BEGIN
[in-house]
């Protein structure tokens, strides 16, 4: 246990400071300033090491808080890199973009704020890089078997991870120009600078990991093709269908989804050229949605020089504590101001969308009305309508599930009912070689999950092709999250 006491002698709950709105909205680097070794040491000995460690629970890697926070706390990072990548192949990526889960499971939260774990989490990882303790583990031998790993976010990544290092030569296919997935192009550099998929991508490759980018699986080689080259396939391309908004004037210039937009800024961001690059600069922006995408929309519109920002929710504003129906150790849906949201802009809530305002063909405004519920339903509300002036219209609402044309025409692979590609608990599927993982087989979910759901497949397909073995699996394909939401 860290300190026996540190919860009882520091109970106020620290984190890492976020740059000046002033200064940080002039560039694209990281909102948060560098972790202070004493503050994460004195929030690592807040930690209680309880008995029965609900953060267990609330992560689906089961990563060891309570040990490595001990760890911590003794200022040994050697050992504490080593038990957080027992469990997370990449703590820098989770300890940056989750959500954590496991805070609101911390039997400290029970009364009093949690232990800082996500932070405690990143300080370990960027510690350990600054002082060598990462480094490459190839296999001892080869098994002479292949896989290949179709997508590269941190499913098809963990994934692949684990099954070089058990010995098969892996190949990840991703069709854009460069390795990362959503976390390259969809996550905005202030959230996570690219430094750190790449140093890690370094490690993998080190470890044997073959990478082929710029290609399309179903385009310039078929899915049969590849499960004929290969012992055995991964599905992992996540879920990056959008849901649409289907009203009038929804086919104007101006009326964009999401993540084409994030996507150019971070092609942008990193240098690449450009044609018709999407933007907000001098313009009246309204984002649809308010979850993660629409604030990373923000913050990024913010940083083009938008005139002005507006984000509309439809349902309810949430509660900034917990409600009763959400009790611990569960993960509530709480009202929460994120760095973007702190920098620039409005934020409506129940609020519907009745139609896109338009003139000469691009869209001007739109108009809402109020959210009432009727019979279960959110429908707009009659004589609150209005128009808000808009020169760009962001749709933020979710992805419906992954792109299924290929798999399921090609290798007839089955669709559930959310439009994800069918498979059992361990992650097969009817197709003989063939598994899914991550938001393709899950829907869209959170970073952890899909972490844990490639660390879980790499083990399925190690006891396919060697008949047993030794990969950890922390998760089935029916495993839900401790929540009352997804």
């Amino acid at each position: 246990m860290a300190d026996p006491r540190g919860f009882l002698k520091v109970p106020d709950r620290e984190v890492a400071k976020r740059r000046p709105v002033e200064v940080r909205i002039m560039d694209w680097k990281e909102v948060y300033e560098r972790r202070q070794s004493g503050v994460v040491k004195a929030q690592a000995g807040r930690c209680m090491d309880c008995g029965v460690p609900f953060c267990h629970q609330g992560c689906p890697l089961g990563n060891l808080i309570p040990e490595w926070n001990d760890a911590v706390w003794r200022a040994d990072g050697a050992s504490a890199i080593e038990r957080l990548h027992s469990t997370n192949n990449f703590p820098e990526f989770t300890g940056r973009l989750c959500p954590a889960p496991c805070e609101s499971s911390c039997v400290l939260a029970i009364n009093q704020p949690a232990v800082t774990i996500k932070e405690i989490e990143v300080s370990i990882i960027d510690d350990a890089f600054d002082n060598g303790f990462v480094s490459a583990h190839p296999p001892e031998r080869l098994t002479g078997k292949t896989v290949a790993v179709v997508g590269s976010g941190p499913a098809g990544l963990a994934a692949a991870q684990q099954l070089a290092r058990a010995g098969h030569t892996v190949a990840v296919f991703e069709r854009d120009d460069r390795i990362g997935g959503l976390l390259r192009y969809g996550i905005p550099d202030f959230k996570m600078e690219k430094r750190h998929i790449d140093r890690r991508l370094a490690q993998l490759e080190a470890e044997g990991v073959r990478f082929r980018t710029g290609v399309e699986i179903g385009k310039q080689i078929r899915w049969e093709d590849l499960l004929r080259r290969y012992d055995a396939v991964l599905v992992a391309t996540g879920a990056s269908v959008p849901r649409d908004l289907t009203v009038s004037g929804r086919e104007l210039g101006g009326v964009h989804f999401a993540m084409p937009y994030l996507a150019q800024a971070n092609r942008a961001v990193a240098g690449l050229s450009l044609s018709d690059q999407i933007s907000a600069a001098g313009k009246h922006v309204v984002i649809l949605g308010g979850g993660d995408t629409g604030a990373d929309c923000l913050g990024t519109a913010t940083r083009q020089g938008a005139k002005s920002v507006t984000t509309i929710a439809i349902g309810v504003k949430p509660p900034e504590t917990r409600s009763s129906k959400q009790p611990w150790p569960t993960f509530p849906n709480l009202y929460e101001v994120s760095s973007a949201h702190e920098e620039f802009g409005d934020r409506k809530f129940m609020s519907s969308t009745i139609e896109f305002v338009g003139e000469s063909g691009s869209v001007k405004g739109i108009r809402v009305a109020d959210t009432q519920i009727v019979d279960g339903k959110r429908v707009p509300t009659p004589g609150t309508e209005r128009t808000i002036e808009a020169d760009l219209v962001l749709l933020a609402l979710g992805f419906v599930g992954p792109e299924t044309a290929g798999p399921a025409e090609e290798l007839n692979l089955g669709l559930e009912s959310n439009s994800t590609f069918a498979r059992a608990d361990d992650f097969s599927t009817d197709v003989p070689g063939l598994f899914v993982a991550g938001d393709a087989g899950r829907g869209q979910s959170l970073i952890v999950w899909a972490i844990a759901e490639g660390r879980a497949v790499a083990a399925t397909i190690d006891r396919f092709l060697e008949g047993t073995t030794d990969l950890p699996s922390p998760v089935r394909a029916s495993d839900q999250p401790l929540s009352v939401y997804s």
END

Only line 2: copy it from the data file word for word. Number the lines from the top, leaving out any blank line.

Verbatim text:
């Protein structure tokens, strides 16, 4: 246990400071300033090491808080890199973009704020890089078997991870120009600078990991093709269908989804050229949605020089504590101001969308009305309508599930009912070689999950092709999250 006491002698709950709105909205680097070794040491000995460690629970890697926070706390990072990548192949990526889960499971939260774990989490990882303790583990031998790993976010990544290092030569296919997935192009550099998929991508490759980018699986080689080259396939391309908004004037210039937009800024961001690059600069922006995408929309519109920002929710504003129906150790849906949201802009809530305002063909405004519920339903509300002036219209609402044309025409692979590609608990599927993982087989979910759901497949397909073995699996394909939401 860290300190026996540190919860009882520091109970106020620290984190890492976020740059000046002033200064940080002039560039694209990281909102948060560098972790202070004493503050994460004195929030690592807040930690209680309880008995029965609900953060267990609330992560689906089961990563060891309570040990490595001990760890911590003794200022040994050697050992504490080593038990957080027992469990997370990449703590820098989770300890940056989750959500954590496991805070609101911390039997400290029970009364009093949690232990800082996500932070405690990143300080370990960027510690350990600054002082060598990462480094490459190839296999001892080869098994002479292949896989290949179709997508590269941190499913098809963990994934692949684990099954070089058990010995098969892996190949990840991703069709854009460069390795990362959503976390390259969809996550905005202030959230996570690219430094750190790449140093890690370094490690993998080190470890044997073959990478082929710029290609399309179903385009310039078929899915049969590849499960004929290969012992055995991964599905992992996540879920990056959008849901649409289907009203009038929804086919104007101006009326964009999401993540084409994030996507150019971070092609942008990193240098690449450009044609018709999407933007907000001098313009009246309204984002649809308010979850993660629409604030990373923000913050990024913010940083083009938008005139002005507006984000509309439809349902309810949430509660900034917990409600009763959400009790611990569960993960509530709480009202929460994120760095973007702190920098620039409005934020409506129940609020519907009745139609896109338009003139000469691009869209001007739109108009809402109020959210009432009727019979279960959110429908707009009659004589609150209005128009808000808009020169760009962001749709933020979710992805419906992954792109299924290929798999399921090609290798007839089955669709559930959310439009994800069918498979059992361990992650097969009817197709003989063939598994899914991550938001393709899950829907869209959170970073952890899909972490844990490639660390879980790499083990399925190690006891396919060697008949047993030794990969950890922390998760089935029916495993839900401790929540009352997804």